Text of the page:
The VPL-VW260ES is a great option for resolution purists, reckons John Archer
Sony sells 4K for less
The 4K projection world is a bit complicated, with different technologies from various brands offering UHD resolutions, some with a level of pixel fudgery going on. Sony’s now long-running native 4K SXRD range, filtered down from the company’s professional cinema division, can therefore feel like a reassuring oasis of calm amidst a tempestuous market.
The lineup is currently four-strong, if you ignore Sony’s ultra-short-throw 4K model, and comprises the flagship laser-based VPL-VW760ES, and the lamp- based VPL-VW550ES, VPL-VW360ES, and the model on my test bench, Sony’s most affordable native 4K projector yet: the VPL-VW260ES.
This UHD beamer, available in either black or white guises, gets off to a strong start with its pleasingly domesticated design. It sits on a relatively compact footprint by 4K model standards (although still nearly 50cm wide and designed to be wall/ceiling mounted, rather than sat on a coffee table), and deploys the same elliptical sculpting as Sony’s more expensive designs.
See also TOP 15 projectors
The rather clumsy-looking hole in the bodywork around the centrally mounted lens is the only obvious sign that the VW260ES is cheaper than Sony’s other 4K beasts. The lens itself, though, still seems up to the job, as we’ll see later.
Connections are tucked under the projector’s sides, and include two HDMIs. Only the second of these supports HDCP 2.2, which seems a little penny-pinching even for Sony’s entry-level model. There’s a built-in 3D emitter (the projector supports active playback) but as glasses are optional and I wasn’t supplied any, this feature went untested.
It’s important to note that neither HDMI has the bandwidth to handle 4K at 50/60Hz while maintaining full 4:4:4 chroma subsampling.
So if you play the Bitty Lynn’s Long Halftime Walk 4K Blu-ray into the VW260ES, its ground-breaking 60fps frame-rate will be retained, but you’ll see from the projector’s video info menu that chroma subsampling has dropped from
the 4:4:4 level attained with normal 24fps 4K Blu-rays to 4:2:0. While this isn’t ideal, in truth it only slightly impacts Billy Lynn’s colour accuracy and cleanliness – and you could argue that the unusually high frame-rate more than compensates (even if it also makes the film almost unwatchable, but that’s an aesthetic debate for a different day).
The VW260ES features a 12V trigger port alongside its not quite full-bore HDMIs, while setup uncovers an extensive range of colour and contrast adjustments to keep calibrators happy – even if they’re not all presented in a particularly standard way.
While exploring the setup options I was reminded of the two key features that this projector has had to sacrifice to hit its price point compared with the step-up VW360ES. These are a dynamic iris for adjusting light output ‘on the fly’ in response to changes in the content being shown; and any lens memory feature you might have used for storing different settings to suit different movie aspect ratios. There isn’t even a manual iris adjustment.
You still get a contrast enhancer, though, and the usual Low or Normal lamp settings. It’s also nice to find that even this projector retains motorised zoom, focus and image shift, as well as a simple test pattern to help you get its picture positioned and focused on your screen.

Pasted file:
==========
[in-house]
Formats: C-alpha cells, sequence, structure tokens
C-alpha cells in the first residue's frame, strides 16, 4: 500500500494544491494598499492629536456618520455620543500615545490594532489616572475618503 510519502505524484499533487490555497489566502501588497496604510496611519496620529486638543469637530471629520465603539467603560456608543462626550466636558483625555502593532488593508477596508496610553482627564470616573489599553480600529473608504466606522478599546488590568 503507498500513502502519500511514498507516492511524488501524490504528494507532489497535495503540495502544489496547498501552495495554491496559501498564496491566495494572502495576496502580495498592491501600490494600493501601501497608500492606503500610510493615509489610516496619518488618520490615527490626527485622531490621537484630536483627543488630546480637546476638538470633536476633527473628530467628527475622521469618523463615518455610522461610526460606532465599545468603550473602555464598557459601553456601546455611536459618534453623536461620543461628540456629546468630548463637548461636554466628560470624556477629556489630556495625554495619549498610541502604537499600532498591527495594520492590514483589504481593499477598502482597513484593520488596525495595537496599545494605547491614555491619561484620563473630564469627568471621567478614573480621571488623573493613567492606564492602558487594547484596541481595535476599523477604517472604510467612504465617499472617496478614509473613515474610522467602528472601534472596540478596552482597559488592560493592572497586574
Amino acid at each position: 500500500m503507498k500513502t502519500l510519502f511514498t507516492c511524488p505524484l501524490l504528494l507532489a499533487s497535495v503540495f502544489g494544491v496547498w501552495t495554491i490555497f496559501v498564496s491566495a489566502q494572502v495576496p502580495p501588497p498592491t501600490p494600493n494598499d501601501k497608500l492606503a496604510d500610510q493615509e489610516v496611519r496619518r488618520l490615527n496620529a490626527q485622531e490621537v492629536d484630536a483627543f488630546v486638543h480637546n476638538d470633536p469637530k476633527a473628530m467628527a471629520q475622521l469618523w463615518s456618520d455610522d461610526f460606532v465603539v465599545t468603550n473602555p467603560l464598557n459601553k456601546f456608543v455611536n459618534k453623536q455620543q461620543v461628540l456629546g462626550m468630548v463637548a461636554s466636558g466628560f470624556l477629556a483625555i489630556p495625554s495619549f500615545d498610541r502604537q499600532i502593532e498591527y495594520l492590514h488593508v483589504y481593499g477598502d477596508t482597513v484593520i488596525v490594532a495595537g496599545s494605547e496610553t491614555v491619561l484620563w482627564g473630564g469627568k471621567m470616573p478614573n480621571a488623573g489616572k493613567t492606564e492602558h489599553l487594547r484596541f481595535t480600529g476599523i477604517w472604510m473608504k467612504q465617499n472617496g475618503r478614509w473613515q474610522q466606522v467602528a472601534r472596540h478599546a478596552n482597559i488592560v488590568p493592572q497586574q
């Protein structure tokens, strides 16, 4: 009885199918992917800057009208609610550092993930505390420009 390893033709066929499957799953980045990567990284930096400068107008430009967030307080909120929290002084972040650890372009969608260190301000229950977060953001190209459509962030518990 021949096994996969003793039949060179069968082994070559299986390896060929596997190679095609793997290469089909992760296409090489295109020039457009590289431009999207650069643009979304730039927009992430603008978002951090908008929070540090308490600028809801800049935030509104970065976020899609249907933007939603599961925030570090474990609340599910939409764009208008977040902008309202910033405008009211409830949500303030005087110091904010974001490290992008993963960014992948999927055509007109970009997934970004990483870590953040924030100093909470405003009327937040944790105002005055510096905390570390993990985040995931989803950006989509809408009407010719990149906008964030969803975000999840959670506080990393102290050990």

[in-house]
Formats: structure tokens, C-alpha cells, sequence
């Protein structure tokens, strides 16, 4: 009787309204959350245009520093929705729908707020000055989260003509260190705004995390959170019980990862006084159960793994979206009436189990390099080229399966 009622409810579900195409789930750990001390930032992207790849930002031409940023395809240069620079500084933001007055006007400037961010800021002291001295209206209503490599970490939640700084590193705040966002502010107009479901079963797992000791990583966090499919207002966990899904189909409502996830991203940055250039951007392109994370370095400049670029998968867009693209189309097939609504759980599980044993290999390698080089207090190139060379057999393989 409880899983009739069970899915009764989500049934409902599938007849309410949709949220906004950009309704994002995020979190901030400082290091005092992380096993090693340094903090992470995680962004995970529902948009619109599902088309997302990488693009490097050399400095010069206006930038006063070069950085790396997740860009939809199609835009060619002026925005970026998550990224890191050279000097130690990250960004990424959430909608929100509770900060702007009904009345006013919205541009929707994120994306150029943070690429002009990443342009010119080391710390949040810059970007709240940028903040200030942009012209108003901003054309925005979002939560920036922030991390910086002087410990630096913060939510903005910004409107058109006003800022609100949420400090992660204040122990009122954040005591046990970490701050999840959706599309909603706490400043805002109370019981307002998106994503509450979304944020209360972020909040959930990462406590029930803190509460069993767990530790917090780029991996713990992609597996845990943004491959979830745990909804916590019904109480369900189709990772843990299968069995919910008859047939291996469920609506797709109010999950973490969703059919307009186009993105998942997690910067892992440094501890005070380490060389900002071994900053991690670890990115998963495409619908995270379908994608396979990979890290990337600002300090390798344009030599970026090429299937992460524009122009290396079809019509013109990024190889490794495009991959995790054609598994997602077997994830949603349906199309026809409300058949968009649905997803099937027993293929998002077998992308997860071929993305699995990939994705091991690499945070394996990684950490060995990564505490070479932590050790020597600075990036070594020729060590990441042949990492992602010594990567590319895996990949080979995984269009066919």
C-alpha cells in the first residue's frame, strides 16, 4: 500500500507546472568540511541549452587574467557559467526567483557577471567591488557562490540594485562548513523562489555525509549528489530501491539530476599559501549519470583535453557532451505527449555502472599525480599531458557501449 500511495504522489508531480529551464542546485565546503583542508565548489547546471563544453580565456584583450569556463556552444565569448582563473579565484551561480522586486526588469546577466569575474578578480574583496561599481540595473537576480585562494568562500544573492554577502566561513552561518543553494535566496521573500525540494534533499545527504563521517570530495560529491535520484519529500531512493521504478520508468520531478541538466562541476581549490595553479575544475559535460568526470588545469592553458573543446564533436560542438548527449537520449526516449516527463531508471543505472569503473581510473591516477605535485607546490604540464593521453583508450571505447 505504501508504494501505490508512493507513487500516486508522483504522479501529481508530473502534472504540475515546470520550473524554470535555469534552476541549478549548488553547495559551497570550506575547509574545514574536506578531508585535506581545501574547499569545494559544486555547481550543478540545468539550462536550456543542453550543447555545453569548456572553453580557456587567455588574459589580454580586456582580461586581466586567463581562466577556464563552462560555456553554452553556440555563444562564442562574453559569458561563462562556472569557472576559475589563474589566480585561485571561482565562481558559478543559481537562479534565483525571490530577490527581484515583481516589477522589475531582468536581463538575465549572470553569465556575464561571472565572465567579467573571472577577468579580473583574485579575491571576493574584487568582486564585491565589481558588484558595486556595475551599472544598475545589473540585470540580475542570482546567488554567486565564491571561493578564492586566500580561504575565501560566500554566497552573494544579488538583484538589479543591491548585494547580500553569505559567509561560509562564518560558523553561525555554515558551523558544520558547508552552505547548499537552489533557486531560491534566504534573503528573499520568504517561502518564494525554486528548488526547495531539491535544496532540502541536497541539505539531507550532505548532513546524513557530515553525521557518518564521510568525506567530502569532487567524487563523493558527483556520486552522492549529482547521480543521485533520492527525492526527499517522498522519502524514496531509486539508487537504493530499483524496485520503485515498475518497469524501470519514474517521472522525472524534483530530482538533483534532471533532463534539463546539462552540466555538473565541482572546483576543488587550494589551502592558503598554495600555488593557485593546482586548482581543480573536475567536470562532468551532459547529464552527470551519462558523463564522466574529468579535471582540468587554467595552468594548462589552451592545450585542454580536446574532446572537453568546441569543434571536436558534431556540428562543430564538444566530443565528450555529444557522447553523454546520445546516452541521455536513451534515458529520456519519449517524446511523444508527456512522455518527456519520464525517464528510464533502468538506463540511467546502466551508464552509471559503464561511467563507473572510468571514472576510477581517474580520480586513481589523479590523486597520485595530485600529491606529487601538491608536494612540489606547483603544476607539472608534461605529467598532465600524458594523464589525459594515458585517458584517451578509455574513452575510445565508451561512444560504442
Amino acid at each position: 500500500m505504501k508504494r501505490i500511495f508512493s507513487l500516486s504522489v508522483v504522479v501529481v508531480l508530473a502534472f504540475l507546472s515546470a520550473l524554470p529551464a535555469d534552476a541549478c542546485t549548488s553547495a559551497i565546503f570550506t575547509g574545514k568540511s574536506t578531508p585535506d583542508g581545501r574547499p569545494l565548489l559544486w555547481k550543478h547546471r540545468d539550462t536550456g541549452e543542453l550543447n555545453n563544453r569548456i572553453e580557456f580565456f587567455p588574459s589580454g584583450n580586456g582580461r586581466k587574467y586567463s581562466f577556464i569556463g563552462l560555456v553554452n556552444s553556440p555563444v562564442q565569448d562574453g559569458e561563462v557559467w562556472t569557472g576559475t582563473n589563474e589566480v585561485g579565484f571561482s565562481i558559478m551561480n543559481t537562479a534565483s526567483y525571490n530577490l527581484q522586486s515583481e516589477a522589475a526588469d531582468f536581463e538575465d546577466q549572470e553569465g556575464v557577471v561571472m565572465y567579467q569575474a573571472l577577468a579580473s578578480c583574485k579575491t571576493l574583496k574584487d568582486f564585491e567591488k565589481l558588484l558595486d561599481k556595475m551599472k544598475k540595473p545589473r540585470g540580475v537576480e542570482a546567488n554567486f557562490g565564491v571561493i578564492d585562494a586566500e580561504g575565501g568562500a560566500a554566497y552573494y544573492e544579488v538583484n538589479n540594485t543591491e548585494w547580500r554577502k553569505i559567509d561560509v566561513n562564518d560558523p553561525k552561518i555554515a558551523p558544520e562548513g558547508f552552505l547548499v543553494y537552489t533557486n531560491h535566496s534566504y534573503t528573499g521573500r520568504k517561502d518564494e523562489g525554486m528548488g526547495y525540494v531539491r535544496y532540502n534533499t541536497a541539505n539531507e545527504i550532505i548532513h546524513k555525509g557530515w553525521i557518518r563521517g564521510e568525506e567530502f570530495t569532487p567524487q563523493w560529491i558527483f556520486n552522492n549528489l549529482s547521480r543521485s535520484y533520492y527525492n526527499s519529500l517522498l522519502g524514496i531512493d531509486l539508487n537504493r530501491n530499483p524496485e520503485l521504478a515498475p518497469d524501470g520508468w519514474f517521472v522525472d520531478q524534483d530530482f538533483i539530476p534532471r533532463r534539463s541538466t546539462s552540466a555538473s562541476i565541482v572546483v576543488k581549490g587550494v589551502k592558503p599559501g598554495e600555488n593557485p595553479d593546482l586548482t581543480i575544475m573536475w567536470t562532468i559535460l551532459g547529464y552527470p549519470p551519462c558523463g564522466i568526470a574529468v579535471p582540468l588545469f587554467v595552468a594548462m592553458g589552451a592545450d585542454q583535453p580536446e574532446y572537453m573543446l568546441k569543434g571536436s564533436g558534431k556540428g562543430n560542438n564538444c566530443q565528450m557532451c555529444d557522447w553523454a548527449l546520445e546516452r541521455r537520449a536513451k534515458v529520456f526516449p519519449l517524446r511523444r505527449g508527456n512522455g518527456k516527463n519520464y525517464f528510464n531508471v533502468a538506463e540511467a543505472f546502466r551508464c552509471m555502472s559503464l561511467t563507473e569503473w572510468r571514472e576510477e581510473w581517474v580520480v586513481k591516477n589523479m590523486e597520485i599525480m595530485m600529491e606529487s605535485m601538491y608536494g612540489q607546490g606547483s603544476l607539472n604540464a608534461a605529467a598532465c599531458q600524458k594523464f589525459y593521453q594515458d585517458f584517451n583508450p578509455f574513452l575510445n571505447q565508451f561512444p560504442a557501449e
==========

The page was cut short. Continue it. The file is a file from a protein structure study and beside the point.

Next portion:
Dabbling with Reality
Sony’s Reality Creation system is also offered, with its sharpness and colour-boosting processing. This seems to have earned a bit of a Marmite reputation among Sony projector users, but I personally think it’s worth at least experimenting with, as long as you resist
1. HDR playback support includes HLG
2. The PJ comes with Sony’s familiar backlit remote control
Native 4K HDR PJ with motorised lens, using SXRD tech
Sony’s entry-level 4K projector, above Full HD models
Epson EH-TW9300; JVC DLA-X5500
the temptation to set its sharpness component too high, where images can look unnatural.
One last thing to be aware of is that while the VW260ES can play the HLG and HDR10 HDR formats, it doesn’t follow Sony’s latest high-end TVs in offering any compatibility with the Dolby Vision dynamic metadata HDR platform.
Feeding the Sony a selection of my favourite 4K Blu-rays reveals a generally better picture than I’d expected given the projector’s relatively lowly status in Sony’s range.
But I’ll kick off with one area of concern: issues raised by the lack of a dynamic contrast system.
The thing is, black level response with HDR sources is only fair to middling. There’s clearly more greyness over dark scenes than I’ve witnessed with Sony 4K projectors
‘The projector maintains its 4K clarity when showing motion – fast-moving scenes are delivered with aplomb’
that do carry a dynamic iris, as evidenced by sessions with the Pirates Of The Caribbean: Dead Men Tell No Tales 4K Blu-ray (US import). It will be interesting to see how the step-up, dynamic iris-sporting VW360ES fares when we test that in a future issue.
But don’t feel too despondent. While black levels could certainly be better, they don’t define the VW260ES’s performance. That job goes to all the stuff it does right.
Detail levels courtesy of its trio of genuine 4K chips are immense. While Dead Men Tell No Tales isn’t overall the crispest of 4K discs, its sharpest scenes, featuring Captains Barbossa and Salazar on the deck of the latter’s ship, all look emphatically 4K on the VW260ES in a way they just don’t on the pseudo 4K competition.
There’s more texture in clothing, more pore and hair detail on faces, cleaner and crisper edges, and just a generally more dense look to the image that makes it seem both more ‘real’ (so far as a ship sailed by CGI ghosts can ever look real, anyway) and more full of depth. Put all that together, and the word you get is ’cinematic’.